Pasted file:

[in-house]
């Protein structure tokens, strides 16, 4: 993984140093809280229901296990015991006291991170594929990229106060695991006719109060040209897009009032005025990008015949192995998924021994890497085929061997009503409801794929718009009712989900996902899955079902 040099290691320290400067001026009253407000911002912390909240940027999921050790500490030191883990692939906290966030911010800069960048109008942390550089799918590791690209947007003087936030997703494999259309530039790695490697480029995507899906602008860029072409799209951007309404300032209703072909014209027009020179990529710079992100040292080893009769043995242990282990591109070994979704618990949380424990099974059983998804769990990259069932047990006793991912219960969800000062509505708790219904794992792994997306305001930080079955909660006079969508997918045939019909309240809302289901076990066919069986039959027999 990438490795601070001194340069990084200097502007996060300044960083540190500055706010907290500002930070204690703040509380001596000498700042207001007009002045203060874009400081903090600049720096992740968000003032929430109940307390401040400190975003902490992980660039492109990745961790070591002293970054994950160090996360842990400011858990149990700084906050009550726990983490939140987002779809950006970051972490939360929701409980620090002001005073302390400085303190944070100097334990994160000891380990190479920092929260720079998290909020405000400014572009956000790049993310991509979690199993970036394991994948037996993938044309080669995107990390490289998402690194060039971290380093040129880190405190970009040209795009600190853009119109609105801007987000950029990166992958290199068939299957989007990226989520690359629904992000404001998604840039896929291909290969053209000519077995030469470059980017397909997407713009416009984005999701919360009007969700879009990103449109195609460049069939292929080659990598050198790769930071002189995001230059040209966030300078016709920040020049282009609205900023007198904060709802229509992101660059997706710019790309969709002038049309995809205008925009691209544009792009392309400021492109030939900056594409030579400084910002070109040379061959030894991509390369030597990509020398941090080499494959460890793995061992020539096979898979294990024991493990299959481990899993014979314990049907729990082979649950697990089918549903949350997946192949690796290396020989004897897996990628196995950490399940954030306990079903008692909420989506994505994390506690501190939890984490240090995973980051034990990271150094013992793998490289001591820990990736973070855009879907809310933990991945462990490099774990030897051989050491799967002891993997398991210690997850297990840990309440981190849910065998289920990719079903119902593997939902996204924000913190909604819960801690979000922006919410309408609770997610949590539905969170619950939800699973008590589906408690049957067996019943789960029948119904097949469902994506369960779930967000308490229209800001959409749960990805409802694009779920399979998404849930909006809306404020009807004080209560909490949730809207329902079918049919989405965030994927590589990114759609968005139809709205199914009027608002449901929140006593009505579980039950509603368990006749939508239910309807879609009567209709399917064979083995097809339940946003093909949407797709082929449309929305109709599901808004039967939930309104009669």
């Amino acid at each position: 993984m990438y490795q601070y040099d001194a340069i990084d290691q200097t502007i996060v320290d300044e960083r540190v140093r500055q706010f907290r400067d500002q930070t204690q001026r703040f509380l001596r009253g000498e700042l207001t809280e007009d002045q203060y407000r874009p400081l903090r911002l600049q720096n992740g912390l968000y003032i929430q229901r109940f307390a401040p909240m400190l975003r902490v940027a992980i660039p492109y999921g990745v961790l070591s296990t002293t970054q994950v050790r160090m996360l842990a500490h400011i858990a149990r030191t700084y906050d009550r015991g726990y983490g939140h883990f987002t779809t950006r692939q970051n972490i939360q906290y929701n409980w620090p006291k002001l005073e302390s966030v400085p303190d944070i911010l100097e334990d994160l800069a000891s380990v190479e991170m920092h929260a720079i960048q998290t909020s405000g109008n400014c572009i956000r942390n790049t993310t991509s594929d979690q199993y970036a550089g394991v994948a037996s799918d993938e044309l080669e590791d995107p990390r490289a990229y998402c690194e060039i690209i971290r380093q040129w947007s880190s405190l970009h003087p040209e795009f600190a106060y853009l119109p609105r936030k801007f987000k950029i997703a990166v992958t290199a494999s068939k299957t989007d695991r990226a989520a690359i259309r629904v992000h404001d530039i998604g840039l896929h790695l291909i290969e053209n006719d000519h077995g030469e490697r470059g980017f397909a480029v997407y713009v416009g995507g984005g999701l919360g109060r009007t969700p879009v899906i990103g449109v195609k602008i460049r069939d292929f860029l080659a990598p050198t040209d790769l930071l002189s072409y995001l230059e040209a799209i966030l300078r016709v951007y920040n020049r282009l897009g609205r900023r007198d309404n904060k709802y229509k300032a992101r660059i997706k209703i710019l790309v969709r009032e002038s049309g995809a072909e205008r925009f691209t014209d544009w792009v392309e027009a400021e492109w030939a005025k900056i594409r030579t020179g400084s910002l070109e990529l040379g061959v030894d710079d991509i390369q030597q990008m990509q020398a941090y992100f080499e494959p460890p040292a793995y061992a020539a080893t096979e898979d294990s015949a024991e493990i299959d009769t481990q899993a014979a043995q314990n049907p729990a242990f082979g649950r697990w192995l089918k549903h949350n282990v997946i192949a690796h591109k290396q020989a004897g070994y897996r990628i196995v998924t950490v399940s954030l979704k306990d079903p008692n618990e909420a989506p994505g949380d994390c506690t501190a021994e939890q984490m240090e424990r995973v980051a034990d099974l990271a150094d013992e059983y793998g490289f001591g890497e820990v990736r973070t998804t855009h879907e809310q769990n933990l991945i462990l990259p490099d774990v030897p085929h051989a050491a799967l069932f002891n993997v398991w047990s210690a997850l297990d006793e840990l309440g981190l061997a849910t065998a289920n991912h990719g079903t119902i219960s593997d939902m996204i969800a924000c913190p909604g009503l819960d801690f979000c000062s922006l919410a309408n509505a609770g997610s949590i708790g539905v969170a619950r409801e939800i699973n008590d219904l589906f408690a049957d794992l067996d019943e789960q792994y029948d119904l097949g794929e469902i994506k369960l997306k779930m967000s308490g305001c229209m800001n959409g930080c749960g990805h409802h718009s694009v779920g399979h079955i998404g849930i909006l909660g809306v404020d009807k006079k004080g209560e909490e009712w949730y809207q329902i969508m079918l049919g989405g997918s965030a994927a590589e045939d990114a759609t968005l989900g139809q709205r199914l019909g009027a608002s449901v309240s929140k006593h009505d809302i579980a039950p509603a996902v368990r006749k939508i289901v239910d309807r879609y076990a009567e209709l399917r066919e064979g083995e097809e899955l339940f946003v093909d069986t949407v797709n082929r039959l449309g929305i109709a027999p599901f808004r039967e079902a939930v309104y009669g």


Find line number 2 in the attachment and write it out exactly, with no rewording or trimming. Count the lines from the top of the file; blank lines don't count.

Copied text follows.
């Protein structure tokens, strides 16, 4: 993984140093809280229901296990015991006291991170594929990229106060695991006719109060040209897009009032005025990008015949192995998924021994890497085929061997009503409801794929718009009712989900996902899955079902 040099290691320290400067001026009253407000911002912390909240940027999921050790500490030191883990692939906290966030911010800069960048109008942390550089799918590791690209947007003087936030997703494999259309530039790695490697480029995507899906602008860029072409799209951007309404300032209703072909014209027009020179990529710079992100040292080893009769043995242990282990591109070994979704618990949380424990099974059983998804769990990259069932047990006793991912219960969800000062509505708790219904794992792994997306305001930080079955909660006079969508997918045939019909309240809302289901076990066919069986039959027999 990438490795601070001194340069990084200097502007996060300044960083540190500055706010907290500002930070204690703040509380001596000498700042207001007009002045203060874009400081903090600049720096992740968000003032929430109940307390401040400190975003902490992980660039492109990745961790070591002293970054994950160090996360842990400011858990149990700084906050009550726990983490939140987002779809950006970051972490939360929701409980620090002001005073302390400085303190944070100097334990994160000891380990190479920092929260720079998290909020405000400014572009956000790049993310991509979690199993970036394991994948037996993938044309080669995107990390490289998402690194060039971290380093040129880190405190970009040209795009600190853009119109609105801007987000950029990166992958290199068939299957989007990226989520690359629904992000404001998604840039896929291909290969053209000519077995030469470059980017397909997407713009416009984005999701919360009007969700879009990103449109195609460049069939292929080659990598050198790769930071002189995001230059040209966030300078016709920040020049282009609205900023007198904060709802229509992101660059997706710019790309969709002038049309995809205008925009691209544009792009392309400021492109030939900056594409030579400084910002070109040379061959030894991509390369030597990509020398941090080499494959460890793995061992020539096979898979294990024991493990299959481990899993014979314990049907729990082979649950697990089918549903949350997946192949690796290396020989004897897996990628196995950490399940954030306990079903008692909420989506994505994390506690501190939890984490240090995973980051034990990271150094013992793998490289001591820990990736973070855009879907809310933990991945462990490099774990030897051989050491799967002891993997398991210690997850297990840990309440981190849910065998289920990719079903119902593997939902996204924000913190909604819960801690979000922006919410309408609770997610949590539905969170619950939800699973008590589906408690049957067996019943789960029948119904097949469902994506369960779930967000308490229209800001959409749960990805409802694009779920399979998404849930909006809306404020009807004080209560909490949730809207329902079918049919989405965030994927590589990114759609968005139809709205199914009027608002449901929140006593009505579980039950509603368990006749939508239910309807879609009567209709399917064979083995097809339940946003093909949407797709082929449309929305109709599901808004039967939930309104009669």